Who is Francia Márquez, Colombia's first black VP

Colombian Vice President Francia Marquez gestures after voting during the presidential runoff election in Suarez, Cauca department, Colombia, on June 19, 2022. She became the first black person to hold that position.

Photo credit: Photo | AFP

What you need to know:

  • Francia Márquez first became an activist at the age of 13 when construction of a dam by a multinational company threatened her community.
  • At 16, she dropped out of school after becoming a teenage mother. 
  • In 2018, Goldman Environmental Foundation awarded her Goldman Environmental Prize.

Francia Márquez, an environmental activist has been elected Vice President of Colombia.

Ms Márquez was the running mate to Gustavo Petro and together they won the runoff election on Sunday.

Her rise to the executive arm is a show of zeal and resilience.

Ms Márquez, an Afro-Colombian born in Yolombo a village in the Cauca region, first became an activist at the age of 13 when construction of a dam by a multinational company threatened her community.

“As a young woman, Márquez became a local leader who took on the struggle for environmental and ancestral land rights, fighting and beating back incursions into La Toma by multi-national mining companies,” reads her profile on Goldman Environmental Foundation website.

Francia Marquez (L), dances during a campaign rally in Medellin, Colombia, on April 4, 2022. 

Photo credit: Photo | AFP

“She also educated farmers in her region on sustainable agricultural techniques and joined the national Afro-Colombian network to promote Afro-Colombian cultural and land rights.”

At 16, she dropped out of school after becoming a teenage mother. To take care of her child, she worked in a small-scale artisanal gold mining and as a housekeeper.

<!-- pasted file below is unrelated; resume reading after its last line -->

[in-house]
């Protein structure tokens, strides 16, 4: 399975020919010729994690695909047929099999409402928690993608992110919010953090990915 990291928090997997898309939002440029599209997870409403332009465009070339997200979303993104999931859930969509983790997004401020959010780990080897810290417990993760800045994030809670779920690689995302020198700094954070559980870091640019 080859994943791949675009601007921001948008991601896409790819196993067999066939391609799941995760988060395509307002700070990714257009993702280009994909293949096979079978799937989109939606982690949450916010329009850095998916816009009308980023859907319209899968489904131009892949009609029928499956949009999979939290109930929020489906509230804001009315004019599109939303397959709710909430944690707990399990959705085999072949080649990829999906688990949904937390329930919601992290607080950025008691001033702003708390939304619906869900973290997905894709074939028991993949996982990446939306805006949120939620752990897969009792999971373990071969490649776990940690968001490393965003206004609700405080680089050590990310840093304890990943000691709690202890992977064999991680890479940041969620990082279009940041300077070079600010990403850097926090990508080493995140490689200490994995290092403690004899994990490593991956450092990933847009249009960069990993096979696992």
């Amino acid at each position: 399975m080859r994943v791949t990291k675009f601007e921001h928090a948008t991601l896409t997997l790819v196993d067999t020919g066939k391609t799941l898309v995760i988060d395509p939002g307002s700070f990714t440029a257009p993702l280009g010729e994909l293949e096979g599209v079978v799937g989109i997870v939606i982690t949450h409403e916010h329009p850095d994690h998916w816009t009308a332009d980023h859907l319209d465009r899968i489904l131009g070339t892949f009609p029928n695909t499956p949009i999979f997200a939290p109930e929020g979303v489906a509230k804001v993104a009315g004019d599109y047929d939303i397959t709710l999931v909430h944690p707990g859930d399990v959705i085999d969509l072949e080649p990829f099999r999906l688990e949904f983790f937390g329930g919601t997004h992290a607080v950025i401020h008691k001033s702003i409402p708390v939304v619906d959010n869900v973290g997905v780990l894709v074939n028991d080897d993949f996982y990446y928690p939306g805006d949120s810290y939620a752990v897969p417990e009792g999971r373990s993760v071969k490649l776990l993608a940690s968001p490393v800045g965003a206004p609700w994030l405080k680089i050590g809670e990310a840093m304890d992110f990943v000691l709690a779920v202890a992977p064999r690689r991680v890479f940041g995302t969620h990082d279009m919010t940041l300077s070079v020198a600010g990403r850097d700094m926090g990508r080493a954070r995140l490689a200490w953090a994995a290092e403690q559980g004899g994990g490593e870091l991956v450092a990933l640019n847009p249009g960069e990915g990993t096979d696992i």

Later, she resumed learning and has since earned a law degree from Santiago de Cali University.

Illegal mining

In November 2014, she led 80 women in a 350-kilometer march from Cauca Mountains to Bogota to protest illegal gold mining in La Toma to save “their town, river, and people.”

The protest prompted action from the Colombian government.

In December 2014, the government reached an agreement with Ms Márquez and her community to end illegal mining in the village.

And by end of 2016, all the equipment had either been removed or destroyed by Colombian security forces.”

In 2018, Goldman Environmental Foundation awarded her Goldman Environmental Prize, an award bestowed on grassroots environmental activists.

In awarding her, the foundation recognised her as a formidable leader of the Afro-Colombian community who used Afro-Colombian music and dance as key elements of her cultural and political expression.

In a Tweet Tuesday, Ellen Johnson Sirleaf, former Liberia President congratulated her for her achievement.

She said: “She will inspire black women and girls around the world who have their sights set on their countries’ highest leadership positions.”

Ms Marquez joined politics in 2020 and made her ambition clear: "I want to be a candidate for this country. I want the population to be free and dignified. I want our territories to be places of life," she tweeted.



Welcome!

You're all set to enjoy unlimited Prime content.